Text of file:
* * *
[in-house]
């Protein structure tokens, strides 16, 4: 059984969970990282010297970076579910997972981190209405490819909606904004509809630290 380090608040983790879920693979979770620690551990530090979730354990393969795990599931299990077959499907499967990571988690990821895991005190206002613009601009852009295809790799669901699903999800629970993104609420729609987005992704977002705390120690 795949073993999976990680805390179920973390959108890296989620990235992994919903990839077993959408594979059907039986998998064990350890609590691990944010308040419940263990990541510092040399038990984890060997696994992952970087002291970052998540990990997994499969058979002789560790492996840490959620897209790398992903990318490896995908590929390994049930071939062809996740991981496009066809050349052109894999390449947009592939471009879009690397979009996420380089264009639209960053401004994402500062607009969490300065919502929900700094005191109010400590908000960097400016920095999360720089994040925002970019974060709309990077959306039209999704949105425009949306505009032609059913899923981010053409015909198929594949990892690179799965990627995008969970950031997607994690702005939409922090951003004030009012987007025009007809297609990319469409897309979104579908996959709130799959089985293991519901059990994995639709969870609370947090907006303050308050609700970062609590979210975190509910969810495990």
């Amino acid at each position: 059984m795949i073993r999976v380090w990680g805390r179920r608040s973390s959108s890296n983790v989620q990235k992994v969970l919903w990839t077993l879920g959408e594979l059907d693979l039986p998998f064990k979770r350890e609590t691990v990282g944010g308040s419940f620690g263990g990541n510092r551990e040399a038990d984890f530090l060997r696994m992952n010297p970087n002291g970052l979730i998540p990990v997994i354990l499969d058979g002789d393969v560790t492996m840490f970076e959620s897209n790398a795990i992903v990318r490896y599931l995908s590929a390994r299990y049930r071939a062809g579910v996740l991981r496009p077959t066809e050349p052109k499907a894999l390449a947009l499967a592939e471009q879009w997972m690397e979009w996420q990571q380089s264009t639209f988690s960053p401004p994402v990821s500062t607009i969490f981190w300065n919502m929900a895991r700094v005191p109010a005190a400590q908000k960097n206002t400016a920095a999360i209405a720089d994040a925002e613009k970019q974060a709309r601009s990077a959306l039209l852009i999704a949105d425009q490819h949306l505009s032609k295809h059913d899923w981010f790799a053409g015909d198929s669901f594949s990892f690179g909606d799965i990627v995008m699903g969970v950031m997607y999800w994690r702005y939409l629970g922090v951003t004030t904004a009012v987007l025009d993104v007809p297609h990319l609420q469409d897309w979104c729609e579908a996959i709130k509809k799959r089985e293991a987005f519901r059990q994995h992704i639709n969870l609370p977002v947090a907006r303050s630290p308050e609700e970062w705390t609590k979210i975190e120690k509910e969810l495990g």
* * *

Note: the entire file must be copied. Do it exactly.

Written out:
[in-house]
């Protein structure tokens, strides 16, 4: 059984969970990282010297970076579910997972981190209405490819909606904004509809630290 380090608040983790879920693979979770620690551990530090979730354990393969795990599931299990077959499907499967990571988690990821895991005190206002613009601009852009295809790799669901699903999800629970993104609420729609987005992704977002705390120690 795949073993999976990680805390179920973390959108890296989620990235992994919903990839077993959408594979059907039986998998064990350890609590691990944010308040419940263990990541510092040399038990984890060997696994992952970087002291970052998540990990997994499969058979002789560790492996840490959620897209790398992903990318490896995908590929390994049930071939062809996740991981496009066809050349052109894999390449947009592939471009879009690397979009996420380089264009639209960053401004994402500062607009969490300065919502929900700094005191109010400590908000960097400016920095999360720089994040925002970019974060709309990077959306039209999704949105425009949306505009032609059913899923981010053409015909198929594949990892690179799965990627995008969970950031997607994690702005939409922090951003004030009012987007025009007809297609990319469409897309979104579908996959709130799959089985293991519901059990994995639709969870609370947090907006303050308050609700970062609590979210975190509910969810495990």
């Amino acid at each position: 059984m795949i073993r999976v380090w990680g805390r179920r608040s973390s959108s890296n983790v989620q990235k992994v969970l919903w990839t077993l879920g959408e594979l059907d693979l039986p998998f064990k979770r350890e609590t691990v990282g944010g308040s419940f620690g263990g990541n510092r551990e040399a038990d984890f530090l060997r696994m992952n010297p970087n002291g970052l979730i998540p990990v997994i354990l499969d058979g002789d393969v560790t492996m840490f970076e959620s897209n790398a795990i992903v990318r490896y599931l995908s590929a390994r299990y049930r071939a062809g579910v996740l991981r496009p077959t066809e050349p052109k499907a894999l390449a947009l499967a592939e471009q879009w997972m690397e979009w996420q990571q380089s264009t639209f988690s960053p401004p994402v990821s500062t607009i969490f981190w300065n919502m929900a895991r700094v005191p109010a005190a400590q908000k960097n206002t400016a920095a999360i209405a720089d994040a925002e613009k970019q974060a709309r601009s990077a959306l039209l852009i999704a949105d425009q490819h949306l505009s032609k295809h059913d899923w981010f790799a053409g015909d198929s669901f594949s990892f690179g909606d799965i990627v995008m699903g969970v950031m997607y999800w994690r702005y939409l629970g922090v951003t004030t904004a009012v987007l025009d993104v007809p297609h990319l609420q469409d897309w979104c729609e579908a996959i709130k509809k799959r089985e293991a987005f519901r059990q994995h992704i639709n969870l609370p977002v947090a907006r303050s630290p308050e609700e970062w705390t609590k979210i975190e120690k509910e969810l495990g």